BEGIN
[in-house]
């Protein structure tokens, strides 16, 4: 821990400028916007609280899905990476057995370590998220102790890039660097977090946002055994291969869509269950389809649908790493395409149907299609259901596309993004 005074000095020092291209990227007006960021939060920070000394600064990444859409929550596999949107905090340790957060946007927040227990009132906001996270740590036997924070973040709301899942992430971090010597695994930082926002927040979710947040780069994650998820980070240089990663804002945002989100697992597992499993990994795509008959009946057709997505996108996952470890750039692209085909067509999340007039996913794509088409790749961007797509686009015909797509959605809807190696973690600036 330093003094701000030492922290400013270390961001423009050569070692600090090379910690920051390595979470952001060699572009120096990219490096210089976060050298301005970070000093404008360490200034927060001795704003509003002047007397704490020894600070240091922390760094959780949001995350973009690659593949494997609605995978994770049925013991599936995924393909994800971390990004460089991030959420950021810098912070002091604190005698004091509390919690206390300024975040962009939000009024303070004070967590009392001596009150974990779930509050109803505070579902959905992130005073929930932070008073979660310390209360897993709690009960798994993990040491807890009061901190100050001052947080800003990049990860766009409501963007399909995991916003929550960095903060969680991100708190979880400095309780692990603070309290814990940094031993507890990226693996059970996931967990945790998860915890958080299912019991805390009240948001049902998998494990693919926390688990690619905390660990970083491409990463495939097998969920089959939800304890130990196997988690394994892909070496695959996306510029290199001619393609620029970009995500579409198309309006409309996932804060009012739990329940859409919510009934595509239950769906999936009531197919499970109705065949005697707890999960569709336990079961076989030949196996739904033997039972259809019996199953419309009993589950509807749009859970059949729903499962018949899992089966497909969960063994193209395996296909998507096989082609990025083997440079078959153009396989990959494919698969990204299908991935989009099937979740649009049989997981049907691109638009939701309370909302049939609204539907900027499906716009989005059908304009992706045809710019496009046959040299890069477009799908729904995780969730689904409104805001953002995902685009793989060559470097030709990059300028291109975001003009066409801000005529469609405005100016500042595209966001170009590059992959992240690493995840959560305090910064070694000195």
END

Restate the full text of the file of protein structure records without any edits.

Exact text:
[in-house]
């Protein structure tokens, strides 16, 4: 821990400028916007609280899905990476057995370590998220102790890039660097977090946002055994291969869509269950389809649908790493395409149907299609259901596309993004 005074000095020092291209990227007006960021939060920070000394600064990444859409929550596999949107905090340790957060946007927040227990009132906001996270740590036997924070973040709301899942992430971090010597695994930082926002927040979710947040780069994650998820980070240089990663804002945002989100697992597992499993990994795509008959009946057709997505996108996952470890750039692209085909067509999340007039996913794509088409790749961007797509686009015909797509959605809807190696973690600036 330093003094701000030492922290400013270390961001423009050569070692600090090379910690920051390595979470952001060699572009120096990219490096210089976060050298301005970070000093404008360490200034927060001795704003509003002047007397704490020894600070240091922390760094959780949001995350973009690659593949494997609605995978994770049925013991599936995924393909994800971390990004460089991030959420950021810098912070002091604190005698004091509390919690206390300024975040962009939000009024303070004070967590009392001596009150974990779930509050109803505070579902959905992130005073929930932070008073979660310390209360897993709690009960798994993990040491807890009061901190100050001052947080800003990049990860766009409501963007399909995991916003929550960095903060969680991100708190979880400095309780692990603070309290814990940094031993507890990226693996059970996931967990945790998860915890958080299912019991805390009240948001049902998998494990693919926390688990690619905390660990970083491409990463495939097998969920089959939800304890130990196997988690394994892909070496695959996306510029290199001619393609620029970009995500579409198309309006409309996932804060009012739990329940859409919510009934595509239950769906999936009531197919499970109705065949005697707890999960569709336990079961076989030949196996739904033997039972259809019996199953419309009993589950509807749009859970059949729903499962018949899992089966497909969960063994193209395996296909998507096989082609990025083997440079078959153009396989990959494919698969990204299908991935989009099937979740649009049989997981049907691109638009939701309370909302049939609204539907900027499906716009989005059908304009992706045809710019496009046959040299890069477009799908729904995780969730689904409104805001953002995902685009793989060559470097030709990059300028291109975001003009066409801000005529469609405005100016500042595209966001170009590059992959992240690493995840959560305090910064070694000195």